From the opening chapter of Genesis, “migration” is a continuous thread in the biblical narrative. So is the importance of caring for “the stranger and sojourner” – migrants, immigrants, refugees and asylum seekers.
The Bible opens with God’s Spirit migrating over the face of the waters. Soon God creates humankind, male and female, in God’s image, bringing us to life with God’s own breath. All that God created was good! Even after we disobeyed God and were exiled from the Garden of Eden, God clothed us and stayed close to us – an act of loving care that was God’s first lesson in caring for the uprooted.
In the Hebrew Bible, our matriarchs and patriarchs migrated, sought asylum, were trafficked, became refugees, and were undocumented. We are reminded repeatedly that we are to care for the widow, the orphan, and the stranger because we were once strangers in the land. Biblical hospitality welcomes the stranger and teaches that God wants us to care for the other.
In the New Testament, Jesus became a refugee when his family fled Herod’s wrath and sought asylum in Egypt. Born to serve God and save us, his life depended on the hospitality of the Egyptians.
Perhaps Jesus not only told the parable, but also was the stranger helped by the Good Samaritan? Jesus embraced the marginalized; included women in his inner circle; went to the other; affirmed day laborers; loved unconditionally; opened his table to all.
After his resurrection, he appeared as a stranger and sent his disciples to spread the gospel. After his ascension, Jesus sent the Holy Spirit to travel with each us. Jesus taught that the path to eternal life calls for care of the hungry, the naked, the sick, the prisoner, and the stranger. (Matthew 25: 31-40.) We are to show everyone love and hospitality.
“Whatever you do for these, you do for me,” he said. That is the basis for radical welcome – our responses to each other are our responses to God.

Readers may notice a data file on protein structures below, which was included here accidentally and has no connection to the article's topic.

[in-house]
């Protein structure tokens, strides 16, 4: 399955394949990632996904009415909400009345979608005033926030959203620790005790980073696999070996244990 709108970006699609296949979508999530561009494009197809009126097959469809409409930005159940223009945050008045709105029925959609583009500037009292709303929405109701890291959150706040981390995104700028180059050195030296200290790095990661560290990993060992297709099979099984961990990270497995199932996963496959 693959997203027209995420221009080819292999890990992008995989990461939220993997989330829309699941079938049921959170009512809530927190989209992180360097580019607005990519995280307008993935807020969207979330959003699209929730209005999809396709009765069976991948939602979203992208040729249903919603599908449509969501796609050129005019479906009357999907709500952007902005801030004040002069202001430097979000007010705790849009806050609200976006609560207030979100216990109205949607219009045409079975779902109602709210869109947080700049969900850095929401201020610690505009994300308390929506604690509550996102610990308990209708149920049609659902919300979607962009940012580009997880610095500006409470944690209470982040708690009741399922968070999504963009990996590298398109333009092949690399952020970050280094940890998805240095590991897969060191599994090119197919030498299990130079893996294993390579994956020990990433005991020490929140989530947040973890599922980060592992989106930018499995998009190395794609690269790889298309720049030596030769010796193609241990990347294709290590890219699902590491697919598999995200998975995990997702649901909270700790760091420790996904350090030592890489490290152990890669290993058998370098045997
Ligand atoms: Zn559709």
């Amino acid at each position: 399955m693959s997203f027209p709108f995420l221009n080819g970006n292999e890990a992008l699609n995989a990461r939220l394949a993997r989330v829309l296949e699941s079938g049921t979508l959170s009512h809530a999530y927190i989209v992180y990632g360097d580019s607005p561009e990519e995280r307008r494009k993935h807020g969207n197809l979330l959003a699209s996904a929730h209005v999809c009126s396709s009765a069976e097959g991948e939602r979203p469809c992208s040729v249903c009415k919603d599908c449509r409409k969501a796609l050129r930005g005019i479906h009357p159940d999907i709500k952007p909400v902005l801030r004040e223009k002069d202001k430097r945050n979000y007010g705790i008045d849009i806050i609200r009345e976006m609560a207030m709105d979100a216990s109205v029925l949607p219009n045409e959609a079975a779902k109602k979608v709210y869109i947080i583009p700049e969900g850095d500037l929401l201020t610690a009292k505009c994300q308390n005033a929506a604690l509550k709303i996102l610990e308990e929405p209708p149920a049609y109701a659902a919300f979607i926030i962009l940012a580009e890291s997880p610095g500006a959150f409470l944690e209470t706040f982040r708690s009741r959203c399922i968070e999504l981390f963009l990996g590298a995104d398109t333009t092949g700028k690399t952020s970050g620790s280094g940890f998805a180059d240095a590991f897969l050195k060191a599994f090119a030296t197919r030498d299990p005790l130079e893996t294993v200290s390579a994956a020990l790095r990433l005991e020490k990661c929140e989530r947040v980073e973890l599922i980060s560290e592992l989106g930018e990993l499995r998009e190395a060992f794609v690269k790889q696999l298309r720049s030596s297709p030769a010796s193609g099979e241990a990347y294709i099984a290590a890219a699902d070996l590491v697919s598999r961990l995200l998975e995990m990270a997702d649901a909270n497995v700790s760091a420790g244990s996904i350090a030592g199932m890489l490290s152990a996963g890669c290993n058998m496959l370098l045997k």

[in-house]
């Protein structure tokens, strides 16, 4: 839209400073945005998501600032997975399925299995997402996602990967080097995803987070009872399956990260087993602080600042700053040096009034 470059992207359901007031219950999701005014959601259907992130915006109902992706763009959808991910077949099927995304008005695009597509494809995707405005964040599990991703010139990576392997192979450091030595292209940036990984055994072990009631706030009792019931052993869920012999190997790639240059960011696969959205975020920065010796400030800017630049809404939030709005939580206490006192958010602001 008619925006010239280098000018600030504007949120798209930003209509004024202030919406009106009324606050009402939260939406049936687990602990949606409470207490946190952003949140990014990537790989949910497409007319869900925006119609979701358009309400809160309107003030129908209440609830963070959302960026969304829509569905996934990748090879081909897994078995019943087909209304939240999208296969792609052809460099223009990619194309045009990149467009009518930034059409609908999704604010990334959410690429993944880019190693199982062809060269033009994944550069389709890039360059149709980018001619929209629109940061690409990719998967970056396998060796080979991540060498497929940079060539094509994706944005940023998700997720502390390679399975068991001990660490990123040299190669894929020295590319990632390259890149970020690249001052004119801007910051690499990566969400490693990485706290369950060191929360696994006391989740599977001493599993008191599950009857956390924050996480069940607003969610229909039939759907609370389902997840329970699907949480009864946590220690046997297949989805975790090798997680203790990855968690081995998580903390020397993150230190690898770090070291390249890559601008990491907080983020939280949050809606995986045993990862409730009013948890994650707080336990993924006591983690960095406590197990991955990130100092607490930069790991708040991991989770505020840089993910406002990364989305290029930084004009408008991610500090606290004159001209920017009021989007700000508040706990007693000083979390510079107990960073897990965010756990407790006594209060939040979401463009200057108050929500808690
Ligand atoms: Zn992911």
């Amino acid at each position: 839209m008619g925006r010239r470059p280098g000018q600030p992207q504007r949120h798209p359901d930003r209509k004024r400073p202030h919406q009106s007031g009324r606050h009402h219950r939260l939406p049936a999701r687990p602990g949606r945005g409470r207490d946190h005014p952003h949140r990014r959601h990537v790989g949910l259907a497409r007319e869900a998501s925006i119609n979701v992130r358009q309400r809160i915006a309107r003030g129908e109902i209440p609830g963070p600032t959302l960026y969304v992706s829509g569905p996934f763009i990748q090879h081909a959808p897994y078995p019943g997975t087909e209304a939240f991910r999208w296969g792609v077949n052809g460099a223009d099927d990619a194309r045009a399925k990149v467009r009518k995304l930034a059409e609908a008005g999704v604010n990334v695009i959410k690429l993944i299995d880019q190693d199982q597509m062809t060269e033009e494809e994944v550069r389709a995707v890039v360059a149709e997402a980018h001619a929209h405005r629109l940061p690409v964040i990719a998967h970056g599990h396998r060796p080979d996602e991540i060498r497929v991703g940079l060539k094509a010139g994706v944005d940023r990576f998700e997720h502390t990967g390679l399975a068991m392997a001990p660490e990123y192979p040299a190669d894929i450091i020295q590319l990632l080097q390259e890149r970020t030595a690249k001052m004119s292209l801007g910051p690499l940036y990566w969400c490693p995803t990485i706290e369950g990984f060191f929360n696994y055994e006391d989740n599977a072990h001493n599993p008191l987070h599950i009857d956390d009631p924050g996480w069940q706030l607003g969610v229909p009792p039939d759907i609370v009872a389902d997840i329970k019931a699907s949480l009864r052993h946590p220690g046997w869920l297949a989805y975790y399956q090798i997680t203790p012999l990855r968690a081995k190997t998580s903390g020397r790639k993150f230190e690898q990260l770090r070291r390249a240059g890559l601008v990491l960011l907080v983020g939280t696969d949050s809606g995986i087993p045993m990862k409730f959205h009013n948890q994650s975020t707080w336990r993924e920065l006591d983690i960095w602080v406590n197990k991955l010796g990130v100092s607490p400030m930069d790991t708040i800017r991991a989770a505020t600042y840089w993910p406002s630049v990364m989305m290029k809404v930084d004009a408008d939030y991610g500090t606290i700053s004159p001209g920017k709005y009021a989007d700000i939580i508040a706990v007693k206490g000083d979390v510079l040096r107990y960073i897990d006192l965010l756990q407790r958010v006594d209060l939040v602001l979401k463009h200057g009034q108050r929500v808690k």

Christ’s radical welcome has room for the refugee, the asylum seeker, the migrant and the immigrant – whether documented or undocumented. Does ours? If so, how do we offer that radical welcome? We do so when we remember that to the other, we are the stranger – then meet each other as friends and fellow travelers through life.
The CWS Immigration and Refugee Program has welcomed refugees to the United States for 66 years, beginning with displaced survivors of World War II. Since then, we have helped resettle survivors of other wars, persecutions and injustices – extending care to more than 500,000 refugees and 300,000 Cuban and Haitian entrants.
That work continues, as do our efforts and advocacy for fairness, compassion and care for all immigrants, migrants, refugees, asylum seekers and other forcibly displaced persons in the United States and around the world.
As we pray and work for an end to the violence and injustices that force displacement, we also strive to practice radical hospitality toward refugees, asylum seekers, immigrants, and migrants, welcoming them to our land, places of worship, and homes. We remember to “welcome strangers, for thereby some have welcomed angels without knowing it.” Hebrews 3.
The Rev. Dr. Joan M. Maruskin is National Program Director, CWS Religious Services Program, and an ordained minister in the United Methodist Church.